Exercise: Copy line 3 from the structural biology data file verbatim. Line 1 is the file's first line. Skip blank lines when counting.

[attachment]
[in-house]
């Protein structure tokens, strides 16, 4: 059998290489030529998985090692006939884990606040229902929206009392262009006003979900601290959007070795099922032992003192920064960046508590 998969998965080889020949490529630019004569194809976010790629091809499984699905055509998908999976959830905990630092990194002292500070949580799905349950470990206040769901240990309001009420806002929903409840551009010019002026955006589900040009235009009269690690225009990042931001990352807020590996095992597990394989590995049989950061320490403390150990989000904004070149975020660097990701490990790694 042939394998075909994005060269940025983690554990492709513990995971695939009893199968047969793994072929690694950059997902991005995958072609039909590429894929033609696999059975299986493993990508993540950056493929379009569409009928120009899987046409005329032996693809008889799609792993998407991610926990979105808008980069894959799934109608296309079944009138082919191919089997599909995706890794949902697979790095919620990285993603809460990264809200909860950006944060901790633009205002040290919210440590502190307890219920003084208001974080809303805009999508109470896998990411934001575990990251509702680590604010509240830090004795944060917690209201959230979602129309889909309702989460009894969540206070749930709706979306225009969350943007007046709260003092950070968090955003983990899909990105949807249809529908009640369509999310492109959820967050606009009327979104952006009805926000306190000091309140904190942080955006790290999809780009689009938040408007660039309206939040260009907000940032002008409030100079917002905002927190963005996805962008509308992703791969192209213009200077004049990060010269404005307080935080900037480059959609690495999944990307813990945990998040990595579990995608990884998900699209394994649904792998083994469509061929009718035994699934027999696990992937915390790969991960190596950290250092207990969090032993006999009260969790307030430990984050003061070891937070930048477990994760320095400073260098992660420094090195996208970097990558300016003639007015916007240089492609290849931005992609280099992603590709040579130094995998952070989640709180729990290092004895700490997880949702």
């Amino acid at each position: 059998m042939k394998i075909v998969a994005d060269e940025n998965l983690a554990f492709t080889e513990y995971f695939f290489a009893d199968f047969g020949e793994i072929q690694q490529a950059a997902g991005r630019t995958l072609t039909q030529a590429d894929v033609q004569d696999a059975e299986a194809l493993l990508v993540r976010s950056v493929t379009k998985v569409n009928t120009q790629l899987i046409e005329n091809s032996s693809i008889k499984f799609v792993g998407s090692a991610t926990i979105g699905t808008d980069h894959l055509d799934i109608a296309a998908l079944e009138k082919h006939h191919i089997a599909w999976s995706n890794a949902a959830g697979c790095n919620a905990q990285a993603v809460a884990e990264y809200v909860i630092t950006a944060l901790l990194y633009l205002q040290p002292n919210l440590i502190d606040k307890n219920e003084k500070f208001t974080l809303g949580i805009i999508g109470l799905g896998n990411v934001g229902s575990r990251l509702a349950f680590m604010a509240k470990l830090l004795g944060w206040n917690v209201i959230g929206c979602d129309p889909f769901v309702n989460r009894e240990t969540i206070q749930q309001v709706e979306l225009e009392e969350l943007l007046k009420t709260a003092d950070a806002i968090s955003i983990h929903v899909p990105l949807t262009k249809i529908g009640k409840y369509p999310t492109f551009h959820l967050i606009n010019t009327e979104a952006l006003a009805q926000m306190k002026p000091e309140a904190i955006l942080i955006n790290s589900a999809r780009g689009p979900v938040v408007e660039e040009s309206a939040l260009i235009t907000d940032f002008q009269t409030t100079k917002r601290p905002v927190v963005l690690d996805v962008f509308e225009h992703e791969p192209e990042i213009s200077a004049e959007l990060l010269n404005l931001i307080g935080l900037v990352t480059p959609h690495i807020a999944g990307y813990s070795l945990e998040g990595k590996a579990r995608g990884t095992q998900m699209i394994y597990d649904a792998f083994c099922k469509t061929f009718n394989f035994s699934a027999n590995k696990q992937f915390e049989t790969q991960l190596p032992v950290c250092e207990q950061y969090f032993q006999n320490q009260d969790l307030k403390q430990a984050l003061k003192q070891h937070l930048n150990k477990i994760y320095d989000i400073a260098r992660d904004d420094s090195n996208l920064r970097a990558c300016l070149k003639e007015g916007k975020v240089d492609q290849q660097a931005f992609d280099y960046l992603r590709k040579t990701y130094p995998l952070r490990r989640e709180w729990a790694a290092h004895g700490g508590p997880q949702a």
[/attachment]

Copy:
């Amino acid at each position: 059998m042939k394998i075909v998969a994005d060269e940025n998965l983690a554990f492709t080889e513990y995971f695939f290489a009893d199968f047969g020949e793994i072929q690694q490529a950059a997902g991005r630019t995958l072609t039909q030529a590429d894929v033609q004569d696999a059975e299986a194809l493993l990508v993540r976010s950056v493929t379009k998985v569409n009928t120009q790629l899987i046409e005329n091809s032996s693809i008889k499984f799609v792993g998407s090692a991610t926990i979105g699905t808008d980069h894959l055509d799934i109608a296309a998908l079944e009138k082919h006939h191919i089997a599909w999976s995706n890794a949902a959830g697979c790095n919620a905990q990285a993603v809460a884990e990264y809200v909860i630092t950006a944060l901790l990194y633009l205002q040290p002292n919210l440590i502190d606040k307890n219920e003084k500070f208001t974080l809303g949580i805009i999508g109470l799905g896998n990411v934001g229902s575990r990251l509702a349950f680590m604010a509240k470990l830090l004795g944060w206040n917690v209201i959230g929206c979602d129309p889909f769901v309702n989460r009894e240990t969540i206070q749930q309001v709706e979306l225009e009392e969350l943007l007046k009420t709260a003092d950070a806002i968090s955003i983990h929903v899909p990105l949807t262009k249809i529908g009640k409840y369509p999310t492109f551009h959820l967050i606009n010019t009327e979104a952006l006003a009805q926000m306190k002026p000091e309140a904190i955006l942080i955006n790290s589900a999809r780009g689009p979900v938040v408007e660039e040009s309206a939040l260009i235009t907000d940032f002008q009269t409030t100079k917002r601290p905002v927190v963005l690690d996805v962008f509308e225009h992703e791969p192209e990042i213009s200077a004049e959007l990060l010269n404005l931001i307080g935080l900037v990352t480059p959609h690495i807020a999944g990307y813990s070795l945990e998040g990595k590996a579990r995608g990884t095992q998900m699209i394994y597990d649904a792998f083994c099922k469509t061929f009718n394989f035994s699934a027999n590995k696990q992937f915390e049989t790969q991960l190596p032992v950290c250092e207990q950061y969090f032993q006999n320490q009260d969790l307030k403390q430990a984050l003061k003192q070891h937070l930048n150990k477990i994760y320095d989000i400073a260098r992660d904004d420094s090195n996208l920064r970097a990558c300016l070149k003639e007015g916007k975020v240089d492609q290849q660097a931005f992609d280099y960046l992603r590709k040579t990701y130094p995998l952070r490990r989640e709180w729990a790694a290092h004895g700490g508590p997880q949702a």